2. Another basis of astrology is the number of planets in our solar system.

In the ancient times, predictive zodiacal astrology was limited to the planets seen with the naked eye (e.g. the sun, moon, and Mercury through Jupiter). Consequently, astrologers based their system upon the six planets they believed revolved around the earth.

But Galileo changed astronomy by using the telescope for stargazing in 1609. Other planets were later discovered: Uranus (1781), Neptune (1846), and Pluto (1930). Today, most birth charts are cast using all the planets.

One must ask, is all past horoscopy invalidated due to the lack of knowledge of real influential planets?

Here’s another problem. On August 24, 2006, the International Astronomical Union representing 424 astronomers officially demoted Pluto and ruled that it is no longer a planet. [5]

Now that our solar system is reduced to eight planets, it raises another question, should eight or nine planets be used in astrological charts?

Each choice alters the outcome of casting horoscopes and undermines the legitimacy of past horoscopes from ancient times to present.

3. The bedrock of astrology is the idea that the planets exert much influence on the earth and its inhabitants. This claim lacks any scientific or logical proof, but is founded on pagan superstition.

Mesopotamia has produced the oldest and archaeological evidences for ancient astrology. The Sumerian records that are inscribed on the Gudea cylinders (c. 2250 BC) provide the “earliest collection of celestial observations and their significance as omens.” [6]

This omen astrology later evolved into a zodiacal theory. The zodiac signs and houses had their origins among Babylonian priests who centered it on their polytheistic religion.

To ascribe the control of humans on earth to these celestial deities was in tune with their worship. Therefore, to embrace astrology involves an implicit acknowledgement of the pagan theology underlying it.

Many modern horoscope followers who claim to be Christians, might argue that they do not subscribe to the pagan beliefs embedded in the zodiac, but there’s no credible evidence that planets and stars emit any force or energy that could affect humans the way astrologers say they do.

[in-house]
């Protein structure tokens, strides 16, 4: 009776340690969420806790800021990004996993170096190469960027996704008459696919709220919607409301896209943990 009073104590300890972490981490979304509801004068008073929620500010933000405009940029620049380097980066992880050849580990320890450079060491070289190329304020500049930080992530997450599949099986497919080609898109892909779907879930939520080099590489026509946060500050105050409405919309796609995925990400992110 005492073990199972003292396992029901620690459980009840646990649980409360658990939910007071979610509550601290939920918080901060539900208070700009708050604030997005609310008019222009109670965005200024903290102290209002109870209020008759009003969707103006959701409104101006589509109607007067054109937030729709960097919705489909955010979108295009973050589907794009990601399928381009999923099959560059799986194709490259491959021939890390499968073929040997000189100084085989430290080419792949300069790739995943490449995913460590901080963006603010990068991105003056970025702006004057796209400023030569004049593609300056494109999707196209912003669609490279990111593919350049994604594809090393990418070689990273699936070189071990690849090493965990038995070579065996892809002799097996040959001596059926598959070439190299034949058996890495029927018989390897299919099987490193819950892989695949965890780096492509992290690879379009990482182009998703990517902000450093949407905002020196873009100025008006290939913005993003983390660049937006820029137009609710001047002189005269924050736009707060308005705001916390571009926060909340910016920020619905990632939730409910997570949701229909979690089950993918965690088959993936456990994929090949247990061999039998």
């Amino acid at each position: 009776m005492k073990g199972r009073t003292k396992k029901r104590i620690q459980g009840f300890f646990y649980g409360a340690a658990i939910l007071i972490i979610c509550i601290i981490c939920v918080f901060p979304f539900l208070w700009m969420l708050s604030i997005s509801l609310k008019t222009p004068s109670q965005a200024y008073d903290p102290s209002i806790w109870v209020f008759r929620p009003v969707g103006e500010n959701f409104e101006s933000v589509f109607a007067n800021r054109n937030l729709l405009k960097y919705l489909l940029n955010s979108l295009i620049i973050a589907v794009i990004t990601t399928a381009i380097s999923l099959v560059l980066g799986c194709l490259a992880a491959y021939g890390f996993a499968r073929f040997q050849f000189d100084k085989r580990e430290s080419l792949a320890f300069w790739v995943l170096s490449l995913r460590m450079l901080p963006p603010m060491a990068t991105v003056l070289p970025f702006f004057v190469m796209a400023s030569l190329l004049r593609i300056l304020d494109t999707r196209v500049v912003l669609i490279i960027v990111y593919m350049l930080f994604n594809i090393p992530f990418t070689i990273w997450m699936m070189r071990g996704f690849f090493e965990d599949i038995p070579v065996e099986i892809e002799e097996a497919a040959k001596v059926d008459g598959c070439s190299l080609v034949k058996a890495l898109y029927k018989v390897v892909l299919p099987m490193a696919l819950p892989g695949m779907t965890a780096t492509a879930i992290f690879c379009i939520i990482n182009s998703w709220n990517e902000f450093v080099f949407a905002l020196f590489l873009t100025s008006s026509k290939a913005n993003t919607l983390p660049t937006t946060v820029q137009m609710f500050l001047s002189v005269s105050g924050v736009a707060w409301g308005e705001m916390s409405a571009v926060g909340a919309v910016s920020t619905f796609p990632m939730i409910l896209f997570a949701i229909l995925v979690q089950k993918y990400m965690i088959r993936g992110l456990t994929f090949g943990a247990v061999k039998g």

Anyone claiming that nature controls your destiny is getting you into an occultic/pagan worldview.

4. Astrologers depend heavily upon the accuracy of determining the exact moment of birth in relationship to the position of heavenly bodies.

But since all hereditary factors are determined at conception, it should logically follow that these planets should begin their influence in a person’s destiny at his conception when life begins, not after his birth.

The fact is, it’s almost impossible to accurately determine when conception takes place. But if astrologers insist that the planets purportedly exert their influence on a person’s fate after birth, we need to ask:

Who determines when a child is born? Is it “Mother Nature?” More often the doctor decides the hour of birth based on his schedule, the mother’s welfare and other external factors.

Would it then be possible for a physician to thwart one’s astrological destiny by using drugs to manipulate the moment when the baby emerges?

5. Most of the predictions made through astrology are often so general and ambiguous that they can be subjectively tied to any occurrence. For example, a horoscope reading says to those who identify as “Sagittarius”:

“Jupiter, the planet of growth enters Sagittarius on November 8 bringing blessings to the home and family sector of your chart … between now and December 2019 you can expect many exciting things to happen on the home front.”

This “prediction” is so vague and mundane that it could apply to anyone at any time.

Even a 10 year old can figure out that “exciting things” usually happen in many homes during holiday seasons, so what exactly is the spectacular prediction being made here?

6. The contrasting character traits of twins, triplets and other multiple births is an insurmountable difficulty for natal astrology.

Thousands of twins are born within 4 minutes of each other – at the same time and place astrologically – yet it has been shown time and again that one or more of the siblings has a strikingly different character than the other.